Supreme Court to Hear Religious Hiring Case

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The U.S. Supreme Court will decide whether churches and ministries have a right to hire or fire employees who disagree with their religious beliefs.

The American Center for Law and Justice has filed a brief with the court, defending the rights of ministries. They argue if a church -- or a school associated with a church -- makes an employment decision, government agencies should not interfere.

"Government clearly has no business choosing priests, rabbis, or ministers. Nor should government agents be ordering church schools to hire or retain teachers the school does not want," ACLJ Chief Counsel Jay Sekulow said.

The case, according to the ACLJ's website, involves a religiously commissioned teacher who taught in a Missouri Synod Lutheran school but was fired after she became confrontational with the school administration.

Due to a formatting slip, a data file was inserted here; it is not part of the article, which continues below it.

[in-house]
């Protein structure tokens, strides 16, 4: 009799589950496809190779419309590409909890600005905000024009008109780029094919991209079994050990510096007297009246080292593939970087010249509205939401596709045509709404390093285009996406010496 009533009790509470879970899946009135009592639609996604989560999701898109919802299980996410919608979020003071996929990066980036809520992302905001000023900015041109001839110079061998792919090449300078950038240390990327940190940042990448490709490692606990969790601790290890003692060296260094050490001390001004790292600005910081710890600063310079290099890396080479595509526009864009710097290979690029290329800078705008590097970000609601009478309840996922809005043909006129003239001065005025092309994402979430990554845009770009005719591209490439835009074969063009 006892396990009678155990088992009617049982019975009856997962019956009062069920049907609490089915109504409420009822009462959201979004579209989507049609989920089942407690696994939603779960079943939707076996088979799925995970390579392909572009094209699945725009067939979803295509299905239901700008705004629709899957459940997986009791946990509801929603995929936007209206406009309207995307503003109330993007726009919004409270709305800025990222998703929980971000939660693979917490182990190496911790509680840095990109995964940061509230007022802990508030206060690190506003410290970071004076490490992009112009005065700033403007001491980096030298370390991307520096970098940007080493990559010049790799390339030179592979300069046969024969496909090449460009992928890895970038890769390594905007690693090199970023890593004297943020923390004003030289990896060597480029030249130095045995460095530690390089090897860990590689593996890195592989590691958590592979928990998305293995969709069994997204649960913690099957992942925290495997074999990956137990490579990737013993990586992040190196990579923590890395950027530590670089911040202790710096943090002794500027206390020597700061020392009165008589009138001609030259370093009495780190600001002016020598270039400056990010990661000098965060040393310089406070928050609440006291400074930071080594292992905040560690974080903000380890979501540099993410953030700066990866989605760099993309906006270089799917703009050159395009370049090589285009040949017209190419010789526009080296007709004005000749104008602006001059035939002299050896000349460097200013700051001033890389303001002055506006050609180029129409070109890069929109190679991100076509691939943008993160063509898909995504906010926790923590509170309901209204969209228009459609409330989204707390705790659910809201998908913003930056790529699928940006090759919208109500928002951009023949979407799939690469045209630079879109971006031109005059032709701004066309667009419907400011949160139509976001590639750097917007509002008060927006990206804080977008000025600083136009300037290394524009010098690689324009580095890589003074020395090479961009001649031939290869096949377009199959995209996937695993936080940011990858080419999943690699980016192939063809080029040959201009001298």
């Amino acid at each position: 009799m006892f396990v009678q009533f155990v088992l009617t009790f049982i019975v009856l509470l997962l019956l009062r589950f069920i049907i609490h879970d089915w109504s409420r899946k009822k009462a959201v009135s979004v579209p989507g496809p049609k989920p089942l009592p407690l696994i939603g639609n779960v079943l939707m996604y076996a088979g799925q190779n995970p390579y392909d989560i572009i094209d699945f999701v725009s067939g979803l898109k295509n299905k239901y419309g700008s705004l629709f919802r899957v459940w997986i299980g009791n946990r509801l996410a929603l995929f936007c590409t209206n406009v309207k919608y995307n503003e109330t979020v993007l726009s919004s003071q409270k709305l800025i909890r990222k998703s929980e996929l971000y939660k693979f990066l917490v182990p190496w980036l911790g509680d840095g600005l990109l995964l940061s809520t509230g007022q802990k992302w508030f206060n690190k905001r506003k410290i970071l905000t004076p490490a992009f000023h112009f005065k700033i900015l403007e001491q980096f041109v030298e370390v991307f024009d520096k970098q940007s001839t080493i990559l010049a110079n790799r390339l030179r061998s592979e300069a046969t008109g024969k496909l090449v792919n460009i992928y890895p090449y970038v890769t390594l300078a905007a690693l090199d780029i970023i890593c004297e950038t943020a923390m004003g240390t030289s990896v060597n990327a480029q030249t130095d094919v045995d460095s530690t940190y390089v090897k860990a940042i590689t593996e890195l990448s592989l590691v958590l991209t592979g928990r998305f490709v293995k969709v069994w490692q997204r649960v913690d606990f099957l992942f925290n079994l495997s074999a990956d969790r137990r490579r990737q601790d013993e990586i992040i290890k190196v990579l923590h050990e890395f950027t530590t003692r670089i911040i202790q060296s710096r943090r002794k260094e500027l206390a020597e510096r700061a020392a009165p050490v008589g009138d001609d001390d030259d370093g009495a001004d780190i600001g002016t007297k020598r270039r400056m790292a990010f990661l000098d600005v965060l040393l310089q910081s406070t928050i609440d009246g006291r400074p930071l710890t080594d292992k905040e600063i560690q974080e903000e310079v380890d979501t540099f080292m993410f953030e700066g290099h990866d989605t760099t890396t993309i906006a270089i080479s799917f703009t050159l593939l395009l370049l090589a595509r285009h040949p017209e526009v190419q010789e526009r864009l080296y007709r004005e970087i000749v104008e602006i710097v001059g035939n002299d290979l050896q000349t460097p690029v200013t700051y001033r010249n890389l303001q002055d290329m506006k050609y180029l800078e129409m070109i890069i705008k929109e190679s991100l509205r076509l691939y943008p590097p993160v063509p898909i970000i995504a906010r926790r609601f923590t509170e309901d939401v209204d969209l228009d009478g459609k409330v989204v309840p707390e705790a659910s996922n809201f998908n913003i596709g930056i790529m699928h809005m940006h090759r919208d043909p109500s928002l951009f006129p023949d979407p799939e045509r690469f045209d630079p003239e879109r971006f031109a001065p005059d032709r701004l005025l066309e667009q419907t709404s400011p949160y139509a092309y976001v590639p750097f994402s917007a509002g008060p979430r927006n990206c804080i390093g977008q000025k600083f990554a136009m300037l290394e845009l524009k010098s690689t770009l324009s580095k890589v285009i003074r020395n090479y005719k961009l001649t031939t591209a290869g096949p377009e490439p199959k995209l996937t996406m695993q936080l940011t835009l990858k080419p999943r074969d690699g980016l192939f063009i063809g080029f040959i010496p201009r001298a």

The federal EEOC and the teacher teamed up to sue the church, claiming the church "retaliated" against her for threatening to sue over a medical disability.

A federal district court threw the case out on the grounds that the so-called "ministerial exception" to employment laws barred court review of the retaliation claim. But a federal appeals court reinstated the lawsuit, reasoning that the teacher's religious role and duties were outweighed by her instruction of the students in secular subjects.

The church then successfully petitioned the Supreme Court to hear the case. The high court will likely hear arguments on the case this fall.

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